El Nino and hurricanes

It’s officially an El Niño season. That means that certain climate conditions have aligned. Sea surface temperatures are above normal in the east and central tropical Pacific Ocean and are expected to stay that way for at least several months, and air circulation in the atmosphere has shifted away from the “normal” state of rising in the usually warmer far western Pacific and flowing east to sink over the usually colder water in the east. The circulation reverses, with air rising in the east and sinking in the west to flow back east over the ocean, with lighter tradewinds. 

Air circulation patterns work in tandem, and as a consequence of the Pacific reversal, the cycle of rising and sinking air has shifted in the Atlantic Ocean as well, and here, El Niño may interfere with the ability of tropical depressions to form hurricanes.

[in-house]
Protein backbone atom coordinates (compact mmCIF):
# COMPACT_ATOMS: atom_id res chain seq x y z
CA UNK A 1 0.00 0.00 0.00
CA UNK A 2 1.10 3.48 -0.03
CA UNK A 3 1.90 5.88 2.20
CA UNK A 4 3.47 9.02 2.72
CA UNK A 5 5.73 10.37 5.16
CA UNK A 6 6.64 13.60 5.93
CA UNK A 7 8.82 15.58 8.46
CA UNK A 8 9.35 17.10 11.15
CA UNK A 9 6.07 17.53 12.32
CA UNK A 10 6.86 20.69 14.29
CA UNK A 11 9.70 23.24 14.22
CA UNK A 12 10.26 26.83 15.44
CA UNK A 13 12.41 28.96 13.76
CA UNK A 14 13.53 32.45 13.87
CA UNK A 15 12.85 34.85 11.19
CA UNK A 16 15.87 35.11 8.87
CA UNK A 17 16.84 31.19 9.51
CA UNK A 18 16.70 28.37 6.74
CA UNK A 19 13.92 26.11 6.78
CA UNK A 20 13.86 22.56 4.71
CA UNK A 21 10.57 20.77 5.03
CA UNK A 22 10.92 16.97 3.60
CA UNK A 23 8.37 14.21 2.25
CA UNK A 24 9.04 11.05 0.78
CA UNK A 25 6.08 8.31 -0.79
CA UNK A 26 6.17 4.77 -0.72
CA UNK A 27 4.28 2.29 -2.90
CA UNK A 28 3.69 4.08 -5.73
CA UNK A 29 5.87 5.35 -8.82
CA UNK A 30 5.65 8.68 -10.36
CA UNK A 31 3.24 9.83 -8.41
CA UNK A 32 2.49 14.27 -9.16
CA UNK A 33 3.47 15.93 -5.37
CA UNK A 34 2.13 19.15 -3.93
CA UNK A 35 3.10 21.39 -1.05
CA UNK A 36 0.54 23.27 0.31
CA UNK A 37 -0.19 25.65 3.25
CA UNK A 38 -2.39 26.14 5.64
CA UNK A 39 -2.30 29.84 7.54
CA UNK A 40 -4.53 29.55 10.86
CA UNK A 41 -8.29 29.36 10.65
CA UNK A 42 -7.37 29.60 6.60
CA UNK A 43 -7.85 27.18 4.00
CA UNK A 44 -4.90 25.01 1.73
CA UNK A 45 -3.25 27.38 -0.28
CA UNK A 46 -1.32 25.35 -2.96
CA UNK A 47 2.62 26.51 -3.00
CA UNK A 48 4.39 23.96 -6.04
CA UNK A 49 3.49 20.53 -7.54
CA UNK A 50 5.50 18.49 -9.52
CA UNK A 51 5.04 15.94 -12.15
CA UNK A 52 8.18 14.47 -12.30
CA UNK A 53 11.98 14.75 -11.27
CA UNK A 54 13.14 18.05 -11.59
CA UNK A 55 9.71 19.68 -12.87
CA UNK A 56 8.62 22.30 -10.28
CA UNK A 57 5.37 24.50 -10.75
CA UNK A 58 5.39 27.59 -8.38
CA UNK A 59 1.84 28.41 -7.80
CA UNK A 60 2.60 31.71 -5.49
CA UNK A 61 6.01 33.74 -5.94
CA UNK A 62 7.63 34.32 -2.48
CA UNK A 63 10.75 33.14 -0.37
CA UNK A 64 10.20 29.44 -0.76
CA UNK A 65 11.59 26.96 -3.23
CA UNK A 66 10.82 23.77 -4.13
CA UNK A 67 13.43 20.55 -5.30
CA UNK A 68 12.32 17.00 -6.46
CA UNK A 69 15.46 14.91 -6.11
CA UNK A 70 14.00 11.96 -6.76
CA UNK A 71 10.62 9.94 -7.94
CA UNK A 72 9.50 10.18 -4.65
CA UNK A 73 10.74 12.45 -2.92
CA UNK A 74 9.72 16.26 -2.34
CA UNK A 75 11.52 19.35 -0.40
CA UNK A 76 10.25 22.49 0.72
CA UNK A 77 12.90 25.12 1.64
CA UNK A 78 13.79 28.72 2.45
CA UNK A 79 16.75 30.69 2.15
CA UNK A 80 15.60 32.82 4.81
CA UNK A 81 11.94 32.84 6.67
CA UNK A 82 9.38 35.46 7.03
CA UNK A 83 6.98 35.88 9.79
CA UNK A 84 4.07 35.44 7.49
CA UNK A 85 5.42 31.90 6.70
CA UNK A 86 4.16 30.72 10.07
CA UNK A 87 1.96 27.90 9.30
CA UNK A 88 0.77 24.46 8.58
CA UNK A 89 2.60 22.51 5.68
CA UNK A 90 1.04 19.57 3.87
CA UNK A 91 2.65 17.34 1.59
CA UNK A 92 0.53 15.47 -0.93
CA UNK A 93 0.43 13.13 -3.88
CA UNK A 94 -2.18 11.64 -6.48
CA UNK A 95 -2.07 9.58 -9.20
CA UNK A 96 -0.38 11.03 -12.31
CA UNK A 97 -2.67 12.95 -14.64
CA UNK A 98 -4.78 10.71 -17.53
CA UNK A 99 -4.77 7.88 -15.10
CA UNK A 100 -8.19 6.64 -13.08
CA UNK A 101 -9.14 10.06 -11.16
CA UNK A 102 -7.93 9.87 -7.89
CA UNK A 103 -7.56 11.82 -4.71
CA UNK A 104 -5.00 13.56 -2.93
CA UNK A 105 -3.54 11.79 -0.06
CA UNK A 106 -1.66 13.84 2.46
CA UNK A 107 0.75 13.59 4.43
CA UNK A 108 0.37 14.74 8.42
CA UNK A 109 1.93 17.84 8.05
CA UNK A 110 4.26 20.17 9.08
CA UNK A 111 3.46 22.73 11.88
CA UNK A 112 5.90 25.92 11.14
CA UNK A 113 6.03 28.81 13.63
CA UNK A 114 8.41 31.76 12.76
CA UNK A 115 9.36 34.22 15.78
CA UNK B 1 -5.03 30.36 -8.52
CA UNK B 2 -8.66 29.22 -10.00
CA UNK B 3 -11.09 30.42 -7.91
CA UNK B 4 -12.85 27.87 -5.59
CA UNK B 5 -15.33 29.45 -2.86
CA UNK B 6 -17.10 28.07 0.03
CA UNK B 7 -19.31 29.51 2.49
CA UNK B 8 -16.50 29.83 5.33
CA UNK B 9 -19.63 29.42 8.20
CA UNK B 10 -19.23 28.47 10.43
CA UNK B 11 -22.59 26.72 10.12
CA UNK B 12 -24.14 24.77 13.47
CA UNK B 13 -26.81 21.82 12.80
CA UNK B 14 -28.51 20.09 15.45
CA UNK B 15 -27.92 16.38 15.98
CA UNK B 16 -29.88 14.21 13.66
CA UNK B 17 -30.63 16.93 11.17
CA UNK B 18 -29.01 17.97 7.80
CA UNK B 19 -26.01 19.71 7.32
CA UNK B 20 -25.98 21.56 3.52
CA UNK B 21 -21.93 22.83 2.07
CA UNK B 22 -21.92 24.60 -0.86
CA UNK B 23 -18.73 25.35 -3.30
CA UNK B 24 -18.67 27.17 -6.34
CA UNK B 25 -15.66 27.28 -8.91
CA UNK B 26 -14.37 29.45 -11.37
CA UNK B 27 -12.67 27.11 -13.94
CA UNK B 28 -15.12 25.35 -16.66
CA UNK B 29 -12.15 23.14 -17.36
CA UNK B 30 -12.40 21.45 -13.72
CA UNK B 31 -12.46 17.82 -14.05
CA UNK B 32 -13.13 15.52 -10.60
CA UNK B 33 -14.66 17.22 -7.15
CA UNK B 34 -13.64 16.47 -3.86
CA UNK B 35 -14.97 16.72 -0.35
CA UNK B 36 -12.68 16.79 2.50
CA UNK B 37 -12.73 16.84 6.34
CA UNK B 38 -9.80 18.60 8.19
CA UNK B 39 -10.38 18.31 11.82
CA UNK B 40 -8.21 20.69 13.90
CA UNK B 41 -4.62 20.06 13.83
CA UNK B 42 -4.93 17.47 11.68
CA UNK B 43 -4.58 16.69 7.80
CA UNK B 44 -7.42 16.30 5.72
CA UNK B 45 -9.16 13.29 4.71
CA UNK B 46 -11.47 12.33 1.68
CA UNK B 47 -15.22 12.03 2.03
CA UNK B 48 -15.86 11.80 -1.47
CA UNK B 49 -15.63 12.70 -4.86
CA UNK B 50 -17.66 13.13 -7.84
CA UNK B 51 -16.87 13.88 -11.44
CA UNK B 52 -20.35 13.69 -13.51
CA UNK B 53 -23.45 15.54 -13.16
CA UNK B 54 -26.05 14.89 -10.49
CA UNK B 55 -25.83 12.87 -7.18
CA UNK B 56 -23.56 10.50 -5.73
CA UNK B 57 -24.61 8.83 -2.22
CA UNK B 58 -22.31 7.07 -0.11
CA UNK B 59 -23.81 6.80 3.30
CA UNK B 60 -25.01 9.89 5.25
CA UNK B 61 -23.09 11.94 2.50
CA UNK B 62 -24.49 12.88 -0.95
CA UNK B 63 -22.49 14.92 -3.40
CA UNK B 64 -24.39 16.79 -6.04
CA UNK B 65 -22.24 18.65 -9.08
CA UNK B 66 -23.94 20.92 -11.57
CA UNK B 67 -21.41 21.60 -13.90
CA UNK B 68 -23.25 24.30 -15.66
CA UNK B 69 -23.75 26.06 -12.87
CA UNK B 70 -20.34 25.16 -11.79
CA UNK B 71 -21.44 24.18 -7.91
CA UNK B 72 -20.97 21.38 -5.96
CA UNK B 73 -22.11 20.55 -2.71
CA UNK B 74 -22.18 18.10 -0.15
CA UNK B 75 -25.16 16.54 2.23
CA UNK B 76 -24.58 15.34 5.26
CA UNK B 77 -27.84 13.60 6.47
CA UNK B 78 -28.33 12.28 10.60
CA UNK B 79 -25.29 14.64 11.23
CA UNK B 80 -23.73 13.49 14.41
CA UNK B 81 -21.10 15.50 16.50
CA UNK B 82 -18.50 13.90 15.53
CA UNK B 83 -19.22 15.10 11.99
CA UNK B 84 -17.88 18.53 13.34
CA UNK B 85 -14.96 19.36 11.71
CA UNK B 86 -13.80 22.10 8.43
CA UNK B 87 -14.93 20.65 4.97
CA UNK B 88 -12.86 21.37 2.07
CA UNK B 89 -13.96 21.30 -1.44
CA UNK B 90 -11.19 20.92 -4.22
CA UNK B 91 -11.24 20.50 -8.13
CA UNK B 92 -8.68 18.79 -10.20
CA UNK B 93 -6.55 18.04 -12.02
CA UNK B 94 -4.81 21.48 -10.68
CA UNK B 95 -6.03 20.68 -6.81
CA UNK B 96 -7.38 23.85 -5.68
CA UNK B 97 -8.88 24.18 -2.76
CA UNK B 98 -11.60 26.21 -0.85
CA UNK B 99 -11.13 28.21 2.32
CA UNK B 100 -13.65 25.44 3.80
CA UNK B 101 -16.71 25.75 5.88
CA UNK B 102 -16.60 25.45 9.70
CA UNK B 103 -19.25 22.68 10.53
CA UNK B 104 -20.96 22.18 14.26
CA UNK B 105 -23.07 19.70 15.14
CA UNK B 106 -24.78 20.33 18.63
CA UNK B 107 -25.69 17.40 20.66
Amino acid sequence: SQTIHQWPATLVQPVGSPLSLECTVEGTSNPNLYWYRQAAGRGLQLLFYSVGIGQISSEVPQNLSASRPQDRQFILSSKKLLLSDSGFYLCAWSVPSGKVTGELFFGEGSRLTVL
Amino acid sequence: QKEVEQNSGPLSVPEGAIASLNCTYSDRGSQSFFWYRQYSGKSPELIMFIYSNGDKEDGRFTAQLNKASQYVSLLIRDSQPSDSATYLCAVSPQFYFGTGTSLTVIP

Because of this shift, NOAA forecasters with the Climate Prediction Center, a division of the National Weather Service, are predicting near-normal Atlantic hurricane activity for this year. The forecast is for 12 to 17 named storms with winds of at least 34 knots, with the possibility of five to nine becoming hurricanes with winds of 64 knots. Of those, one to four may become major hurricanes of category 3, 4 or 5, with winds of 96 knots or more. NOAA’s confidence in these ranges is 70 percent. 

The chances of at least a moderate El Niño are 84 percent according to scientists on the The El Niño-Southern Oscillation blog team. Confidence is not 100 percent because other factors in the tropical Atlantic Basin could still change the risk of strong storm development. The potential for an above-normal West African monsoon and significantly warmer than normal sea surface temperatures are both part of long-term climate variations which have been conducive to and producing more active Atlantic hurricane seasons since 1995.  

Ann Hoffner